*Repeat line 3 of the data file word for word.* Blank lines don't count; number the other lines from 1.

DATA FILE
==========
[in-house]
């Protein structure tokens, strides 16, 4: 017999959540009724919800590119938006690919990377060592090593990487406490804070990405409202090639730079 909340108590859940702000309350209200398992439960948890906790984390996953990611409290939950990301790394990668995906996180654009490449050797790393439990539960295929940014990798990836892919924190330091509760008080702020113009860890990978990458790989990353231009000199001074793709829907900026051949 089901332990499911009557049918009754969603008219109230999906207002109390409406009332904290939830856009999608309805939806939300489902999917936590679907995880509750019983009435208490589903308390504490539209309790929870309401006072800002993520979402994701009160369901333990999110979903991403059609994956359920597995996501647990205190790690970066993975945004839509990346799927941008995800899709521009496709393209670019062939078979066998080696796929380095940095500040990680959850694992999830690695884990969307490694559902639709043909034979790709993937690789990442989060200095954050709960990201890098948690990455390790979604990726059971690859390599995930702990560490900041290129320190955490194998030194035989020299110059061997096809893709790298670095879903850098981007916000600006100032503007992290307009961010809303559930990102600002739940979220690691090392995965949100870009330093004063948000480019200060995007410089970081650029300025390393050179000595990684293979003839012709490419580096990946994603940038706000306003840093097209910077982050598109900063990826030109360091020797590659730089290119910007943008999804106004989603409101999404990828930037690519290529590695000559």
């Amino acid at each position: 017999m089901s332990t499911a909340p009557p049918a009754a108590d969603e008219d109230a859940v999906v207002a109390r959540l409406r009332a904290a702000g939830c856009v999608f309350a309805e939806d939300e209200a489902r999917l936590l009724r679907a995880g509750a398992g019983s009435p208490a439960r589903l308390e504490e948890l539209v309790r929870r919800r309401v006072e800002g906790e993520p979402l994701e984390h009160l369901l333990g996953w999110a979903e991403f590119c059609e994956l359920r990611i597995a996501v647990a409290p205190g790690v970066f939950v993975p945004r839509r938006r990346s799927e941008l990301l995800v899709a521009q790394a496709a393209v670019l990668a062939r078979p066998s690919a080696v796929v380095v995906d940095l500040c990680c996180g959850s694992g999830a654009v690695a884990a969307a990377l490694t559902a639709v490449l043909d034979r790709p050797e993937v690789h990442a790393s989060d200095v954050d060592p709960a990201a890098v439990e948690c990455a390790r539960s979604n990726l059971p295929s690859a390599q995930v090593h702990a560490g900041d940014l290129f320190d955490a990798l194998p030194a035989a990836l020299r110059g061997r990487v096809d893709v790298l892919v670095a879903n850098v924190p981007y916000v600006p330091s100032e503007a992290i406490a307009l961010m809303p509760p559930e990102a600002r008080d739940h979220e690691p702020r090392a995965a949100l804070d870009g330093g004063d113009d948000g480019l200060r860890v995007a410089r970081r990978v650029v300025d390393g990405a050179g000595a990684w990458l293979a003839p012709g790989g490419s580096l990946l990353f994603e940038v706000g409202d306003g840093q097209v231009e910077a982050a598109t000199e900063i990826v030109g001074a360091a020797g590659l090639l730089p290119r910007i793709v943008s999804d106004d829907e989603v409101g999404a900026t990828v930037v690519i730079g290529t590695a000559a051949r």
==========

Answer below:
């Amino acid at each position: 017999m089901s332990t499911a909340p009557p049918a009754a108590d969603e008219d109230a859940v999906v207002a109390r959540l409406r009332a904290a702000g939830c856009v999608f309350a309805e939806d939300e209200a489902r999917l936590l009724r679907a995880g509750a398992g019983s009435p208490a439960r589903l308390e504490e948890l539209v309790r929870r919800r309401v006072e800002g906790e993520p979402l994701e984390h009160l369901l333990g996953w999110a979903e991403f590119c059609e994956l359920r990611i597995a996501v647990a409290p205190g790690v970066f939950v993975p945004r839509r938006r990346s799927e941008l990301l995800v899709a521009q790394a496709a393209v670019l990668a062939r078979p066998s690919a080696v796929v380095v995906d940095l500040c990680c996180g959850s694992g999830a654009v690695a884990a969307a990377l490694t559902a639709v490449l043909d034979r790709p050797e993937v690789h990442a790393s989060d200095v954050d060592p709960a990201a890098v439990e948690c990455a390790r539960s979604n990726l059971p295929s690859a390599q995930v090593h702990a560490g900041d940014l290129f320190d955490a990798l194998p030194a035989a990836l020299r110059g061997r990487v096809d893709v790298l892919v670095a879903n850098v924190p981007y916000v600006p330091s100032e503007a992290i406490a307009l961010m809303p509760p559930e990102a600002r008080d739940h979220e690691p702020r090392a995965a949100l804070d870009g330093g004063d113009d948000g480019l200060r860890v995007a410089r970081r990978v650029v300025d390393g990405a050179g000595a990684w990458l293979a003839p012709g790989g490419s580096l990946l990353f994603e940038v706000g409202d306003g840093q097209v231009e910077a982050a598109t000199e900063i990826v030109g001074a360091a020797g590659l090639l730089p290119r910007i793709v943008s999804d106004d829907e989603v409101g999404a900026t990828v930037v690519i730079g290529t590695a000559a051949r």